I sit behind the closed door in the living room. Most of the trucks have left for wherever it is that they’ve to leave for. Yesterday night, the yard was full of them. Morning, it was empty, except for a straggler or two. I wonder if they are down with an upset stomach, like me.
I let the main door remain closed. There is no need to open it. I do not know anyone in the building where I stay with my uncle’s family, and I’ve little reason to believe that anyone knows anyone there either, and it is almost a year that I’ve been here.
There is no one at home today. I get up, walk across the room and put off the fan in the sitting room, push the curtains aside and edge the heavy glass door back by an inch or two. It opens into a verandah that extends out along the length of a rectangle, and together with our neighbour’s side of the common opening, it looks out on the Octroi Check Naka below. I stand there and look out into the morning sunshine.
A low compound wall separates our building from the naka, where trucks heading toward Bombay; the wall separates us from Mulund, a Bombay subhurb, drive onto one of the two weigh-in bridges, get their paperwork done by octroi agents at the many small one-room tenements huddled unevenly by the wall that runs along the length of a narrow pathway leading out from the residential buildings in Kopri, on to the Thane side of the octroi naka, then pay their octroi fees, and move on. If it is late and they’ve come from far away, many of them have, they stay back for the night. On busy days over 200 of them might be parked in neat rows, facing Mumbai. And you can see cooking stoves come to life, with truckers huddled around them, beside their trucks, some of which are colourfully done, others dusty from traveling long distances.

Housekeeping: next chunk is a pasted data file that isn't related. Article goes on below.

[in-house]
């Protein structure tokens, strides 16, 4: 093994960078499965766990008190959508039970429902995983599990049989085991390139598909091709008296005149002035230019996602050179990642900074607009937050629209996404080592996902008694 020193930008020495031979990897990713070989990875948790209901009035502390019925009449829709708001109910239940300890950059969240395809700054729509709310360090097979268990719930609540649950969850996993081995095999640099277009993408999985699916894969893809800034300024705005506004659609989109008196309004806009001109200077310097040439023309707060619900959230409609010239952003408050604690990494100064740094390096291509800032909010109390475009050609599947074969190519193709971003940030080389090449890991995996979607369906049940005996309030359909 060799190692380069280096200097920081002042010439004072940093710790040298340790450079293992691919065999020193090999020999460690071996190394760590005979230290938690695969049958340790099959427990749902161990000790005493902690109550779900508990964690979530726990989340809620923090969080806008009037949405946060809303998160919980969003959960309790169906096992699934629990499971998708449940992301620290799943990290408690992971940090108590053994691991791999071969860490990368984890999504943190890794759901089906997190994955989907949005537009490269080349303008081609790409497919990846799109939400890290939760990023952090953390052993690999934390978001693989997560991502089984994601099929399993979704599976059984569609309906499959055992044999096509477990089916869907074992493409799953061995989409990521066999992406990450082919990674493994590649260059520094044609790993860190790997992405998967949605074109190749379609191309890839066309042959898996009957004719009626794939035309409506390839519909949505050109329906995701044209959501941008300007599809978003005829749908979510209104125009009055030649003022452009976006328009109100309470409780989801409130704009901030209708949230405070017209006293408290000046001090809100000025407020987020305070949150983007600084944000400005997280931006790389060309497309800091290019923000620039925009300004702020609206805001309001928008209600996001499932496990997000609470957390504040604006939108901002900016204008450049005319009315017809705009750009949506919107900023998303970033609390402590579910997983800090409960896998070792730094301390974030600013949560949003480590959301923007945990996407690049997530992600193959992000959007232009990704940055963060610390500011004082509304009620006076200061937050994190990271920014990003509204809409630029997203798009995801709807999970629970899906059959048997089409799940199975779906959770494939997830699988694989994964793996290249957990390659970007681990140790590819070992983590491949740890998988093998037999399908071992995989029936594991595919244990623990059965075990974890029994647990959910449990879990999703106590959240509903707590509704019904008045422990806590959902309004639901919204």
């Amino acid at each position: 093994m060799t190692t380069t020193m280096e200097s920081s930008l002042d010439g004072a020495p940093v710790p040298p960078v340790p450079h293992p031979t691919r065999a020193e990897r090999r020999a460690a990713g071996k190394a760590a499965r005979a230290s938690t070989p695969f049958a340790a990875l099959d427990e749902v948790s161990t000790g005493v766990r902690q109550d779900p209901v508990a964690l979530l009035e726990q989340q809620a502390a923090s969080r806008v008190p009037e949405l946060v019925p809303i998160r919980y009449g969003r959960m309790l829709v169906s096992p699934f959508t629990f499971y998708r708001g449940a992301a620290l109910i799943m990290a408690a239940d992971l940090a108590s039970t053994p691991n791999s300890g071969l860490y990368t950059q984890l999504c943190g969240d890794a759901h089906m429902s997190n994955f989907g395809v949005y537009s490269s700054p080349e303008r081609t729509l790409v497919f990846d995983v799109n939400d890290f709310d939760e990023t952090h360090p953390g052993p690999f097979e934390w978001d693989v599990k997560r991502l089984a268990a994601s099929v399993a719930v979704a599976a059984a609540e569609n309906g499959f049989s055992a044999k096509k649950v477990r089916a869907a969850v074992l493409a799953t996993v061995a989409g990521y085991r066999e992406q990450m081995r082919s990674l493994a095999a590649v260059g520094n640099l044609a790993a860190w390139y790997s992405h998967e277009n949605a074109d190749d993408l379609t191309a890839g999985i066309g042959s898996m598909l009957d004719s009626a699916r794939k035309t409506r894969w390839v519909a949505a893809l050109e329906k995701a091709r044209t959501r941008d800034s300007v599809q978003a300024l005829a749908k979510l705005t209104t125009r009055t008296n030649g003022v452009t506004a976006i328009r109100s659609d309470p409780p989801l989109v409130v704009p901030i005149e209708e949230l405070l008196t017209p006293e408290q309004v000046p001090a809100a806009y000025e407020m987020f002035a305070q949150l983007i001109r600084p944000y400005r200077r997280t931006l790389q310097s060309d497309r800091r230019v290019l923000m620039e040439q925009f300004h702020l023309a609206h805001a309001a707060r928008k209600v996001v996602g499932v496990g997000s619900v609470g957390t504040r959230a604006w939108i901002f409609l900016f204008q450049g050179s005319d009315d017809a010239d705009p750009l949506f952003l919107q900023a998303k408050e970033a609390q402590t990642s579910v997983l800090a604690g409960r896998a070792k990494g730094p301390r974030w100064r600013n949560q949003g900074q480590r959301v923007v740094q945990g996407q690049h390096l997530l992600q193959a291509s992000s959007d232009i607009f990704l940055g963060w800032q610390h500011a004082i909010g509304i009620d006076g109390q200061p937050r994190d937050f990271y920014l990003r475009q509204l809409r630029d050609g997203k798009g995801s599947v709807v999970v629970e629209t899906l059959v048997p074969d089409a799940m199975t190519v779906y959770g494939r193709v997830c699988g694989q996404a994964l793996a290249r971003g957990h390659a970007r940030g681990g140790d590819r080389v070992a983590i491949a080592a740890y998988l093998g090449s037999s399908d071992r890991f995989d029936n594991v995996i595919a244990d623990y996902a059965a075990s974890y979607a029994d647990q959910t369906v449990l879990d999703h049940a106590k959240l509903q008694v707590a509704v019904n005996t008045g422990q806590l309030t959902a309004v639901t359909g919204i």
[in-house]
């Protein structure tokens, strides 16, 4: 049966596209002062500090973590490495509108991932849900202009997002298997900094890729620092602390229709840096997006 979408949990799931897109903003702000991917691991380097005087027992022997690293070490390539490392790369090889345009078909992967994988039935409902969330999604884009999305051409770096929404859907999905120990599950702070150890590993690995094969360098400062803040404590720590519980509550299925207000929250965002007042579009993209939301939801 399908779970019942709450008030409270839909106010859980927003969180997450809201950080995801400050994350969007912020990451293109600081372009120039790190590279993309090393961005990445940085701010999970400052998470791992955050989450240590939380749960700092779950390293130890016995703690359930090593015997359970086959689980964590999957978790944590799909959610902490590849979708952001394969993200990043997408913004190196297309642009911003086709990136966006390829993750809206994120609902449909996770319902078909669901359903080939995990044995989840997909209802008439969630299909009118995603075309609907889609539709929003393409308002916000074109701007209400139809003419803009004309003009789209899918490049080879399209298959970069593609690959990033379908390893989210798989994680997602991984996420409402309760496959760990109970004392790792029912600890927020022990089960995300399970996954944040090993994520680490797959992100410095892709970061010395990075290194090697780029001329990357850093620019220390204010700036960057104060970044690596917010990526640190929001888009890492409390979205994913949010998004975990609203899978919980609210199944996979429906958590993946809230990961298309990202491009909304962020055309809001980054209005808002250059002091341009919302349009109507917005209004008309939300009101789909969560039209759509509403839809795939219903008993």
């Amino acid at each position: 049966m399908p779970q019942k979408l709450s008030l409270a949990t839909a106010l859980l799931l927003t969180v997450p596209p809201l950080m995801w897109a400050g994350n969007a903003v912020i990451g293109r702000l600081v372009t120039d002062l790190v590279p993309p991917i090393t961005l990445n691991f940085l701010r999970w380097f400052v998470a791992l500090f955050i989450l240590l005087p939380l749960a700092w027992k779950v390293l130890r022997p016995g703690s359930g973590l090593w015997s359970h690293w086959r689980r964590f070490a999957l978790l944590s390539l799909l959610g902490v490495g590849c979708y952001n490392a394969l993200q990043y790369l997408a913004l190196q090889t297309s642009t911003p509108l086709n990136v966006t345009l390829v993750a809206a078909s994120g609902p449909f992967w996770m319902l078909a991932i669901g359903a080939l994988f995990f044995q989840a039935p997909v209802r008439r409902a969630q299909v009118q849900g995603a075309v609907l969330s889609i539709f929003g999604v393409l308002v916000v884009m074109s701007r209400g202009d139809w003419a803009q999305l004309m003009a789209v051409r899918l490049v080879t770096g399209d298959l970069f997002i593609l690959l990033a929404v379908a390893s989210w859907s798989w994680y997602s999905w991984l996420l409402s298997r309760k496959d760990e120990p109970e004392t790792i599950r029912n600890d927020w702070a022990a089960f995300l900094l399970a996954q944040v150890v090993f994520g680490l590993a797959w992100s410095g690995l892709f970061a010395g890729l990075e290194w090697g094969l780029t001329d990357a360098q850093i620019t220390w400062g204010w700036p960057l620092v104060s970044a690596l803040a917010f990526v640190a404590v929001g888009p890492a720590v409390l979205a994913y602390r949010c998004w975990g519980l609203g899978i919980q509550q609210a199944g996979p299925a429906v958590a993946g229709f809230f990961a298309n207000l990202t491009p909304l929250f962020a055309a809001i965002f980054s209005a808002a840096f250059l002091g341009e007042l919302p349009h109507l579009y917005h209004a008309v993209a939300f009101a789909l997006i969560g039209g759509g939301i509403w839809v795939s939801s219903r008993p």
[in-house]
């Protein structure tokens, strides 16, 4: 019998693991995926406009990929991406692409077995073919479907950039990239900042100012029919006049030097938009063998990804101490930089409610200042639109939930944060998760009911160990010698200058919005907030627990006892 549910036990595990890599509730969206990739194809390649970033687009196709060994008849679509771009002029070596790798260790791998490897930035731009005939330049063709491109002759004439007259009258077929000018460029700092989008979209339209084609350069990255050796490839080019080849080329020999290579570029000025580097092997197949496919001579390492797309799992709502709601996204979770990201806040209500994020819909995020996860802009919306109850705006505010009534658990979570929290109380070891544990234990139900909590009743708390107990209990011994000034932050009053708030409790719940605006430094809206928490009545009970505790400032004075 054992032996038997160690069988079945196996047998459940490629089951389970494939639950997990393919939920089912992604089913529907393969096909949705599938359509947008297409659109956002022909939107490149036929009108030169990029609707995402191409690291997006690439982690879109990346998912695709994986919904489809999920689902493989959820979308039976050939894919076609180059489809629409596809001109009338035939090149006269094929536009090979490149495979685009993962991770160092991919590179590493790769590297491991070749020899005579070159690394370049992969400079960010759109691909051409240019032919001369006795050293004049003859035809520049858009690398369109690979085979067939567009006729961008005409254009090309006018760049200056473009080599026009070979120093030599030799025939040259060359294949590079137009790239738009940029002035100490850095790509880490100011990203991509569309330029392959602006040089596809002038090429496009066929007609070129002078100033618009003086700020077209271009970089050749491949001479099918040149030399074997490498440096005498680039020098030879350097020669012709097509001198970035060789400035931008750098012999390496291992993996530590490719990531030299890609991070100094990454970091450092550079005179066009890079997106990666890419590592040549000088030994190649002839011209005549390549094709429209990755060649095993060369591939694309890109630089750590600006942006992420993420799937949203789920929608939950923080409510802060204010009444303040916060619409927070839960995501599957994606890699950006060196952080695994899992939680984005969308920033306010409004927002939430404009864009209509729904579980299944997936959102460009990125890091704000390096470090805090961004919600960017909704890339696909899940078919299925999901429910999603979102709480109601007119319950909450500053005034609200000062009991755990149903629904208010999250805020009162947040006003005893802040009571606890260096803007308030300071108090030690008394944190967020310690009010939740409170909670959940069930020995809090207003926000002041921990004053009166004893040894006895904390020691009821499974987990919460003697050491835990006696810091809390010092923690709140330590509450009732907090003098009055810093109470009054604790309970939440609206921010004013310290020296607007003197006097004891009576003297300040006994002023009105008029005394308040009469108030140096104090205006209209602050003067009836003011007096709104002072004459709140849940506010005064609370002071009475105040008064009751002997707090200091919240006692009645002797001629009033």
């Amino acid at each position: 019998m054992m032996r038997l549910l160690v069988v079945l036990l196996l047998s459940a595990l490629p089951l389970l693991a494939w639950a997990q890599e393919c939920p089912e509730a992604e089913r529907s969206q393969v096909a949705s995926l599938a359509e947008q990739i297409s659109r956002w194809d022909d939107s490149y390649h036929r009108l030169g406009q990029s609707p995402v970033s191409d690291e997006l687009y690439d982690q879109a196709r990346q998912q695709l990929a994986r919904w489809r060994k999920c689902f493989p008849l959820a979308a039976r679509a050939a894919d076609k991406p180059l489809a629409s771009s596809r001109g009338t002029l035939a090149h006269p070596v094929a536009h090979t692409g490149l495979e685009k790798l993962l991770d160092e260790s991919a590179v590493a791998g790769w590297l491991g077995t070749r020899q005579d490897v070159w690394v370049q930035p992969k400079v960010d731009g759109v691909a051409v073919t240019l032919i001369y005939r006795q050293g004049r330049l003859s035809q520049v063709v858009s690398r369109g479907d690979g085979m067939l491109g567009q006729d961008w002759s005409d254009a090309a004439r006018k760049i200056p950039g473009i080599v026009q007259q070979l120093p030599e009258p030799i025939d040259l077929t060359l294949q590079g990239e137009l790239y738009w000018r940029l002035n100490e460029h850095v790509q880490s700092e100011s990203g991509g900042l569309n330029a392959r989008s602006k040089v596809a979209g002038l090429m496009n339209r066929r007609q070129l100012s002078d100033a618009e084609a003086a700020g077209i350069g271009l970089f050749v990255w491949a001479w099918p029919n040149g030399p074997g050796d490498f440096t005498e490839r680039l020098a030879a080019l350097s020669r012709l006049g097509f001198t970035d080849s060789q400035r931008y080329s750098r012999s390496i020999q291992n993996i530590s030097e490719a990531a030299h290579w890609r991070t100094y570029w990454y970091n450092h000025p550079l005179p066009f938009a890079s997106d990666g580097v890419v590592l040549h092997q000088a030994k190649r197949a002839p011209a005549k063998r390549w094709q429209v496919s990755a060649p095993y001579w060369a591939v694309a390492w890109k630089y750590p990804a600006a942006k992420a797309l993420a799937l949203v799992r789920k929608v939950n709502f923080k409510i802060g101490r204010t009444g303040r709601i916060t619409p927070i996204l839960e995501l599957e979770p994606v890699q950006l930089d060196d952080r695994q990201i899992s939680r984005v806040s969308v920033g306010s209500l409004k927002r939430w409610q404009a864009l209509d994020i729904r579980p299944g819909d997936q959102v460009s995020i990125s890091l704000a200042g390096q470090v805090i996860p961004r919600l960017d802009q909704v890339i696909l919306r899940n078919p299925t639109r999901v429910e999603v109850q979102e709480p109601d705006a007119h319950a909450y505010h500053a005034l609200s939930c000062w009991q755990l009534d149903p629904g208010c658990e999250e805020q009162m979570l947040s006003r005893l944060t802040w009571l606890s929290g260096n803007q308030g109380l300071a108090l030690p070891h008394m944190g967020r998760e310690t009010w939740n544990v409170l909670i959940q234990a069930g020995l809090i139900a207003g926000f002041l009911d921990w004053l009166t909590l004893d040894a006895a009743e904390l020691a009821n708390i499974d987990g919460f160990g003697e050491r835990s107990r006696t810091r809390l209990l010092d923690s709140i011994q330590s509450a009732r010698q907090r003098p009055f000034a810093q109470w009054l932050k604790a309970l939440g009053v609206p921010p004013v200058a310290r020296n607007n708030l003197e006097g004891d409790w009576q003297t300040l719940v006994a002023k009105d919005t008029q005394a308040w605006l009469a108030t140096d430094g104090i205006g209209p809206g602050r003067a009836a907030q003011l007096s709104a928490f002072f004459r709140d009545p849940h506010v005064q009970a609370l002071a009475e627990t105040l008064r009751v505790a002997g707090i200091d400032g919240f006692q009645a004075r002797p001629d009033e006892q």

Occasionally, only occasionally, when there is a strong breeze whipping in into Thane from across the salt pans, this side of the Airoli bridge, strung out like a necklace in the western skies, I’ve imagined fragrances floating up from the hot tavas below. Fragrances of rotis, chapatis, and the like. It can only be my imagination, more so when I’m looking out from the sixth floor. When you delve into a deep world from the outside, especially from a high-rise, there is only so much you can get close; the gap is then bridged by imagination.
One of the ‘late’ trucks is now revving up. It is half past ten in the morning and I suppose it’ll be on its way soon. In the late morning silence, Bombay silence that is, with the wide empty parking space to itself, the truck has a lost feel to it, even if it isn’t. If the megapolis were to give you more space than what you would need to stand, without someone brushing past you, then you would feel lost soon enough. Here, it is the moving mass which gives you direction, and you join in and go with the flow, that way you are bound to reach somewhere, else there is no knowing where you might end up at, or for that matter, among whom.
Most days, I return home late at night. By then the octroi naka is choc bloc with loaded trucks and tempos, parked for the night. Truckers cooking, some settled in small circles, talking, others sleeping on the narrow flats atop cargo (only if you are dead tired, and won’t budge an inch, can you be certain of not rolling off those narrow flats), yet others checking their consignments, all of them combining to turn the place into a busy world of unique character in its own right.
The only sounds to be heard are those of trucks idling or revving up and of trucks arriving at the weigh-ins, then making way for another in the queue turning left off the Eastern Express highway, and into the octroi naka. Much honking goes on as they try to negotiate tight spaces between parked trucks and other trucks looking for parking spaces themselves. Horns of diverse pitch, each loud and piercing, cut the night air in the only way that horns in the middle of residential highrises can. You can ignore them only if you are a part of the activity that has given them voice space, not if you are looking in from the outside, like me. By the time they’ve settled down for the night, and I’ve drifted off to sleep, they start again. This time, they will be heading off to their next stop on the never ending highway.
Seven hours from now, the first of the lot will begin arriving at the weigh-ins. They’ll be different ones. But from where I’m standing and looking down, they’ll look no different from those that left early today; everything looks the same from above. It is as if, if you can be sufficiently high up and do not ever have to come down, to the down, then you can assure for yourself a familiar landscape, even if its elements are so different as to be unique in every way. It is what makes sameness different from all other experiences; to be able to recognize without having to recognize.
It is like the familiar security of a highway; the milestones may be different, but the road remains the same.